A single mother who was forced to take out payday loans to fund child care while battling for universal credit is suing the DWP.
Nichola Salvato, 38, is demanding that the government step up efforts to make childcare work on the new system, after taking more than £ 1,000 in debt trying to take on a new job.
Currently, Britons on the new six-in-one benefit system can recover up to 85% of their costs, but they have to pay the costs up front.
The Sun is disputed within the framework of our Make Universal Credit Work Campaign for these fees to be prepaid.
Nichola, who lives in Brighton with her ten-year-old daughter Sofia, says the system discriminates against women – and it goes against the principle of trying to help people get back to work.
She told The Sun Online: “It was incredibly stressful – I had to borrow from my family, cut my hours, and take out multiple loans over a period of months.
“Being a single parent is already a big challenge, but adding poverty, loans, interest and all that together makes it untenable.
“I was completely alone, I panicked. I had to find a month’s money suddenly.
“I didn’t know what I was going to do.”
How do you justify the prepayment of childcare costs for someone earning £ 200,000 upfront, but not for someone earning £ 30,000?
Single Mom Nichola
Nichola, who works for a charity and was previously a benefits advisor, was not eligible for the Flexible Support Fund or a budget loan to help cover costs.
She added: “I have looked at all the opportunities for help, but I don’t have a wealthy family or someone in the area to take care of my child.”
Nichola says the current system unfairly penalizes low incomes, while other childcare systems do not require Britons to pay up front.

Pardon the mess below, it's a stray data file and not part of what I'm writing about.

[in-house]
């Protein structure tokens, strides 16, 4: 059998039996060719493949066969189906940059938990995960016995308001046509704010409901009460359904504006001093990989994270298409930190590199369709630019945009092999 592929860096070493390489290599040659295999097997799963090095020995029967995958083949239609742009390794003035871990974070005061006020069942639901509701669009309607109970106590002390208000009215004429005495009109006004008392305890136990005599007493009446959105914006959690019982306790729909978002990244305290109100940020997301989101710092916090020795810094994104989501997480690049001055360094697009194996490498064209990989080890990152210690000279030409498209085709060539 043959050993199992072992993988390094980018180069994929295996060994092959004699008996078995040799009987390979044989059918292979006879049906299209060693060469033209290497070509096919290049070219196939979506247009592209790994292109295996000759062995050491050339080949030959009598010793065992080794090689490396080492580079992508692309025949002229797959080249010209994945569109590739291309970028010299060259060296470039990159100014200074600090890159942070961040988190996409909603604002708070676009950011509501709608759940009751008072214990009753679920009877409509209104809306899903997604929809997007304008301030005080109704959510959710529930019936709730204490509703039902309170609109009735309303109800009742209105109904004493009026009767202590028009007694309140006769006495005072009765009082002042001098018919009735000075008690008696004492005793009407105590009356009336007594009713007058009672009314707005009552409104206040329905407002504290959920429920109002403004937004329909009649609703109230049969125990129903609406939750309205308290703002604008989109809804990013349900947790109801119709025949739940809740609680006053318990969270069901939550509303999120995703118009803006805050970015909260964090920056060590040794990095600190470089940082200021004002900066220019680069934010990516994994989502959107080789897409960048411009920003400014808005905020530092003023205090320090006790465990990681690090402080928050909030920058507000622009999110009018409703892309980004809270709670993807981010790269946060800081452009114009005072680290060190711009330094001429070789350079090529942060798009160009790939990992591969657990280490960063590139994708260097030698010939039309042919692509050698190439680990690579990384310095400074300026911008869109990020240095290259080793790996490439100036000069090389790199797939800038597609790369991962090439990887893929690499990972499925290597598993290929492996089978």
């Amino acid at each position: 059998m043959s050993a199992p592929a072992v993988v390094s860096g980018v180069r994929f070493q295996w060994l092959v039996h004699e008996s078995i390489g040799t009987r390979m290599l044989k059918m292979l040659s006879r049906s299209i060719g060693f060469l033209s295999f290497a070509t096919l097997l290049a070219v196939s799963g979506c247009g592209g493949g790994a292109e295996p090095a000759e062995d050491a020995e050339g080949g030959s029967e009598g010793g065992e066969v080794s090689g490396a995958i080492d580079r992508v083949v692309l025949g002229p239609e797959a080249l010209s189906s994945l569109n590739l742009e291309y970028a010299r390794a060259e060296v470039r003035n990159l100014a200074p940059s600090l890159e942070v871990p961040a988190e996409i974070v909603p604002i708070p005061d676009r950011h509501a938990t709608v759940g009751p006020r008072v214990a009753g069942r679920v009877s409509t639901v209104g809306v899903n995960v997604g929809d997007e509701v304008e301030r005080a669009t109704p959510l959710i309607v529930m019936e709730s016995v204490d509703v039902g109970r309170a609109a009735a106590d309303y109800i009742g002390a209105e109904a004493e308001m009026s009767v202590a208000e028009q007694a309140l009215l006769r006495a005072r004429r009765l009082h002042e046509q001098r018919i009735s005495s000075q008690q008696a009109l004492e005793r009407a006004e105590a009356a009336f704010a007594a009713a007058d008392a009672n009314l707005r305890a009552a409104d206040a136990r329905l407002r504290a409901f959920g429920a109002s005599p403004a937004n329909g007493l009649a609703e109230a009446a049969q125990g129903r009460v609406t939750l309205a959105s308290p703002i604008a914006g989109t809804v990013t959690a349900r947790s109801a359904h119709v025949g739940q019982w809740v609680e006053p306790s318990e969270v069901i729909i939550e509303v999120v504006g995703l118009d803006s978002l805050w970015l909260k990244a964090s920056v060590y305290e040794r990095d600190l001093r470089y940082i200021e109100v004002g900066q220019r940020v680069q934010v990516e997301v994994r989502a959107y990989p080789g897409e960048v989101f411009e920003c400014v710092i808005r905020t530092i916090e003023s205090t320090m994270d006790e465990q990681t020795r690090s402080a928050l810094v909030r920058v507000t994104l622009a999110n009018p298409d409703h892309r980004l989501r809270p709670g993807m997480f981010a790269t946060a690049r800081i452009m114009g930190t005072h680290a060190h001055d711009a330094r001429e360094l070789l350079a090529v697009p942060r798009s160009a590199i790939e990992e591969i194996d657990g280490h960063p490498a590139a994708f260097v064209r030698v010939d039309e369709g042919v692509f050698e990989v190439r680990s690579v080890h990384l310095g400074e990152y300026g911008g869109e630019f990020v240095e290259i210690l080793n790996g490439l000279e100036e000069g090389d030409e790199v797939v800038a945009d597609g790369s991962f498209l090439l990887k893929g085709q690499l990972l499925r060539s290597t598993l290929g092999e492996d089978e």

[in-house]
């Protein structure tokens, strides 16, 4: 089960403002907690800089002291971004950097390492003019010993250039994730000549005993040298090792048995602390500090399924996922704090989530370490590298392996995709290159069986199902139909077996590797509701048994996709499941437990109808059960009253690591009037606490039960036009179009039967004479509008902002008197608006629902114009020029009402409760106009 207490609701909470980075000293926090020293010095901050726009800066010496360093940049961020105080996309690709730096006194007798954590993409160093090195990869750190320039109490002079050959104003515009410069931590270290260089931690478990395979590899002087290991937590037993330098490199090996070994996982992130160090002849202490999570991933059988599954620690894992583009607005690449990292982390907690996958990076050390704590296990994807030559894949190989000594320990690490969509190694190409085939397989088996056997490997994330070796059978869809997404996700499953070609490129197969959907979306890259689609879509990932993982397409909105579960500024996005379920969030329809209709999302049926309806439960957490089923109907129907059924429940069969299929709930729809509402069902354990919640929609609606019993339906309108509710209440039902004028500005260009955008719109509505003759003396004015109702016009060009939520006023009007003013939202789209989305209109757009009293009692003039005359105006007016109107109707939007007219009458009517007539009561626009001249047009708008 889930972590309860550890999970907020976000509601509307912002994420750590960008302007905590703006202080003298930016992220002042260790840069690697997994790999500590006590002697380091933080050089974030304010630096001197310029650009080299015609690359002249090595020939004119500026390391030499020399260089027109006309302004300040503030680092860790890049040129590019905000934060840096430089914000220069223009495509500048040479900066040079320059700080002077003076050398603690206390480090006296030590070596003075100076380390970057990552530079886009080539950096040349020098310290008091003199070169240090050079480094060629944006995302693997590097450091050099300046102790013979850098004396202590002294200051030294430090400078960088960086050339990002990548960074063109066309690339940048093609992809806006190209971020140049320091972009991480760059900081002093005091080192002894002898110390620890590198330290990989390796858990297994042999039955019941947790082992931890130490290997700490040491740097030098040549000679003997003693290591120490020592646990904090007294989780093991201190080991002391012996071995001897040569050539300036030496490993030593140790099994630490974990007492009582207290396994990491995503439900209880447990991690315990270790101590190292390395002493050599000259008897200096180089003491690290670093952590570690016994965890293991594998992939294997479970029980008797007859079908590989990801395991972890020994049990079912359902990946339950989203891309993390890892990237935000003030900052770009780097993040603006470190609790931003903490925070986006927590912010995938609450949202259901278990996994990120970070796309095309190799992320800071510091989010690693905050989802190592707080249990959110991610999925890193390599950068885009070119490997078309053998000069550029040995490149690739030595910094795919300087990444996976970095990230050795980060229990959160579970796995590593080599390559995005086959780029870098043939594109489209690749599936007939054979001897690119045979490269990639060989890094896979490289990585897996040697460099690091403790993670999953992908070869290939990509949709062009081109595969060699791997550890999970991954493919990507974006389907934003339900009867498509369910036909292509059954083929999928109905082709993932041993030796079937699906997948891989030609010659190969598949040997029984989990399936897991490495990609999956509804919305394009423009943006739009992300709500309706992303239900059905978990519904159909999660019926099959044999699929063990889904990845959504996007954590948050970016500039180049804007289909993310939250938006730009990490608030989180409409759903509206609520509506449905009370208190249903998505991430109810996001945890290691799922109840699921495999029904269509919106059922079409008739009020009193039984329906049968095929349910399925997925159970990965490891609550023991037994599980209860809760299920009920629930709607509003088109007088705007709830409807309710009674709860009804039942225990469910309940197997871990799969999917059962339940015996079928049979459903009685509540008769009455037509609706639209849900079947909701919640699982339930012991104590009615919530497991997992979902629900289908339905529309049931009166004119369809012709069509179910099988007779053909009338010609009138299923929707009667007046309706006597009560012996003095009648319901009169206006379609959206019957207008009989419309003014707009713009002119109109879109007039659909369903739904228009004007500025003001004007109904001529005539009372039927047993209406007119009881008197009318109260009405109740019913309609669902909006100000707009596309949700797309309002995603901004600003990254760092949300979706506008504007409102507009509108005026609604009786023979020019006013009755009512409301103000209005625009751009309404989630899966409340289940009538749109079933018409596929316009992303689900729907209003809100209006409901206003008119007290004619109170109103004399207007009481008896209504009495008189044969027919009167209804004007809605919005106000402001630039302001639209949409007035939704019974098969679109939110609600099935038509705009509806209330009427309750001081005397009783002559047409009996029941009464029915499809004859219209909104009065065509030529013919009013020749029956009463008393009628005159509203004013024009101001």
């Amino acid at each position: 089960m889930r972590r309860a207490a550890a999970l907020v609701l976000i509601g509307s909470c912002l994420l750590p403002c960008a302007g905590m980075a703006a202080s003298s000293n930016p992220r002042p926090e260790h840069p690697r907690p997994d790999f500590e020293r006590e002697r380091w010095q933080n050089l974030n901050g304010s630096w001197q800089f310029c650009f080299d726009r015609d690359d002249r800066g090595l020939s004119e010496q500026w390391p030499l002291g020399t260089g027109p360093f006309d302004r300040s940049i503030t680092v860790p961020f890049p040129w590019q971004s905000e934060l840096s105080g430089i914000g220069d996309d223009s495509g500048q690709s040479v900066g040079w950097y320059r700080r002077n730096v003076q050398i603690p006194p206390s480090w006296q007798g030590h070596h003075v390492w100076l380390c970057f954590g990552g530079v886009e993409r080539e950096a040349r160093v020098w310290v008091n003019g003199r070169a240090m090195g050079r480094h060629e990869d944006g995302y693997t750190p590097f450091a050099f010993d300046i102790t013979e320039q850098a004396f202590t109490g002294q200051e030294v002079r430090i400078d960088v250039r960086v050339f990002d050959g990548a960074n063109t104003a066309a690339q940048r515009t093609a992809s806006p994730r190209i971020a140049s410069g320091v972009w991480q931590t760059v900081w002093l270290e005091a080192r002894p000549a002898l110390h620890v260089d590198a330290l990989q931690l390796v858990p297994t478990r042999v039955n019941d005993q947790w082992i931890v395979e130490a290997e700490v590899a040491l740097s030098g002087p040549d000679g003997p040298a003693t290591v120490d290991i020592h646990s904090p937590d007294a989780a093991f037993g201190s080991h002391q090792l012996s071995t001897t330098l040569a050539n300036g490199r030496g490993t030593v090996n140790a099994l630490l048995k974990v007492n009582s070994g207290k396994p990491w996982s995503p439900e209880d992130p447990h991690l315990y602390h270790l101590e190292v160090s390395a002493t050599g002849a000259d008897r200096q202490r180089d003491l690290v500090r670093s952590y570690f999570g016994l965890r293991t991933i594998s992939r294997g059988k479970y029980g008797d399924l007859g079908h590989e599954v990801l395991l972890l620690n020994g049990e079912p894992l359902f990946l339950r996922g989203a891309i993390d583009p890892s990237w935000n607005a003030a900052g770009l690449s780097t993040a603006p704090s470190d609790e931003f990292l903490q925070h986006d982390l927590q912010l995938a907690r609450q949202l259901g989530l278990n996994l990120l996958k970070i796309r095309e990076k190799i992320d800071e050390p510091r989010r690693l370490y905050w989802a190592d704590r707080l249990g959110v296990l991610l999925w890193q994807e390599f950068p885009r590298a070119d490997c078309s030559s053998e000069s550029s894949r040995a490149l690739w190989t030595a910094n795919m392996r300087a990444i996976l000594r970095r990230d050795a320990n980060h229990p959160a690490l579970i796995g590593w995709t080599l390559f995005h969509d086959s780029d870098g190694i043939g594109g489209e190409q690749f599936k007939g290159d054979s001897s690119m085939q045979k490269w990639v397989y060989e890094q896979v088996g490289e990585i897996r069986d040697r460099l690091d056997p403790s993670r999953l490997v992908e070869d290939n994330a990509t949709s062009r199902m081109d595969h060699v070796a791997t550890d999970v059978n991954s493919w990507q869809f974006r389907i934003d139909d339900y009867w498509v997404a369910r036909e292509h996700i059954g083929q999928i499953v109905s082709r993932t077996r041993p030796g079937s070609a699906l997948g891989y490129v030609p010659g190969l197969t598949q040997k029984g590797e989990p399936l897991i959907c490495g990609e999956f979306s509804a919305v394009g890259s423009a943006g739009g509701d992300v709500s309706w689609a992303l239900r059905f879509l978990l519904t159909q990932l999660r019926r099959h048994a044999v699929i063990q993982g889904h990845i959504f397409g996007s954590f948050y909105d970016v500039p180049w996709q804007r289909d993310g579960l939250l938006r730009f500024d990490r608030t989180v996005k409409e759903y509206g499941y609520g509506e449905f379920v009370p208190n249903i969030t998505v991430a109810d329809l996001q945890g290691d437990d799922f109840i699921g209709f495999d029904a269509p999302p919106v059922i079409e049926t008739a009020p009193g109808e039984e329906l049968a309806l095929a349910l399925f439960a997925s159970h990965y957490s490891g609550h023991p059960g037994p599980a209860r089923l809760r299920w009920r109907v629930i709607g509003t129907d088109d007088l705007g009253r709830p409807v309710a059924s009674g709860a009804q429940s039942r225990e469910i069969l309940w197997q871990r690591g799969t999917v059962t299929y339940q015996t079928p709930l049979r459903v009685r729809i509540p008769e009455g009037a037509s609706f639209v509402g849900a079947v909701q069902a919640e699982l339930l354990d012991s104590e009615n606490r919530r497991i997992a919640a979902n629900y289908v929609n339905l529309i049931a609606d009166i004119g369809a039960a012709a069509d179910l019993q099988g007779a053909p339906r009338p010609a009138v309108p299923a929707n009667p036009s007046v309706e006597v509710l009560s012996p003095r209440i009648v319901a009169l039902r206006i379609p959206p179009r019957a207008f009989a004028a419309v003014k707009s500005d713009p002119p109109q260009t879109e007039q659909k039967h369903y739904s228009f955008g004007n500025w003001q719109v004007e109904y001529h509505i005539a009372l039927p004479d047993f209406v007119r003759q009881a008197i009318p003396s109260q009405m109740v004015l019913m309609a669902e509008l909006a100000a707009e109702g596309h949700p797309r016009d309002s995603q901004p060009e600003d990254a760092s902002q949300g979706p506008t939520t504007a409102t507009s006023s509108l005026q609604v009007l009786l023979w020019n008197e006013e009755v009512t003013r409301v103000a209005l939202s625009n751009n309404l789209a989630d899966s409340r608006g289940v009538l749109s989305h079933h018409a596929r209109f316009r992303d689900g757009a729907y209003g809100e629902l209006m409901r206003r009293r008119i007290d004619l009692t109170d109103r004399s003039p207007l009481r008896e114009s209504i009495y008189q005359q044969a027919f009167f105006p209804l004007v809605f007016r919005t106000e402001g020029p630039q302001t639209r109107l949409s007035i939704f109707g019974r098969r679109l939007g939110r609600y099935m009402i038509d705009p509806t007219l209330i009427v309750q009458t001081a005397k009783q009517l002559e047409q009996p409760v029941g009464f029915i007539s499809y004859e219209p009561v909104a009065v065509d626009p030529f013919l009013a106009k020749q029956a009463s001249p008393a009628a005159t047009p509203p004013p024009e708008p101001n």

And like many working mothers, during school vacations she also has to pay thousands of extra pounds up front.
“It is women who struggle the most here, 90% of single-parent families are women,” she added.
“I’m afraid to think about what it is for minimum wage folks, how they can afford it.
“How can you justify paying upfront childcare costs for someone earning £ 200,000 up front, but not for someone earning £ 30,000?
“It is so frustrating, so damaging for the lives of individuals, and potentially for hundreds of thousands of lives.”
The Sun wants to make universal credit work
The UNIVERSAL Credit replaces six services with a single monthly payment.
One million people are already receiving it and by the time the system is fully deployed in 2023, nearly 7 million will be.
But there are big problems with the new flagship system – it takes 5 weeks to get the first payment and it could make some families thousands of pounds a year worse.
And while working families can claim up to 85 percent of their child care expenses, they need to find the money to pay for child care up front – we’ve heard of families waiting. up to 6 months for the money.
Parents who work across the country told us they couldn’t take more hours – or even turned down better paying jobs or longer hours because of how much they were getting from their reduced benefits. .
It’s time to make universal credit work. We want the government to:
- Get paid faster: The government must cut Britons’ wait times for their first universal credit payments from five to two weeks, helping to keep $ 7 million out of debt.
- Keep more of what you earn:The work allowance should be increased and the progressive rate reduced from 63p to 50p, helping at least 4 million families.
- Don’t be punished for having a family: Parents should get the 85 percent of the money they can claim for child care up front instead of being paid in arrears.
Together, these changes will help make universal credit work.
Fortunately, her new job allowed her to cut her hours and work from home to make the situation work for her.
But she hopes the DWP turns the system upside down to help others get back to work in the future.
A DWP spokesperson said: “We cannot comment on an ongoing matter.”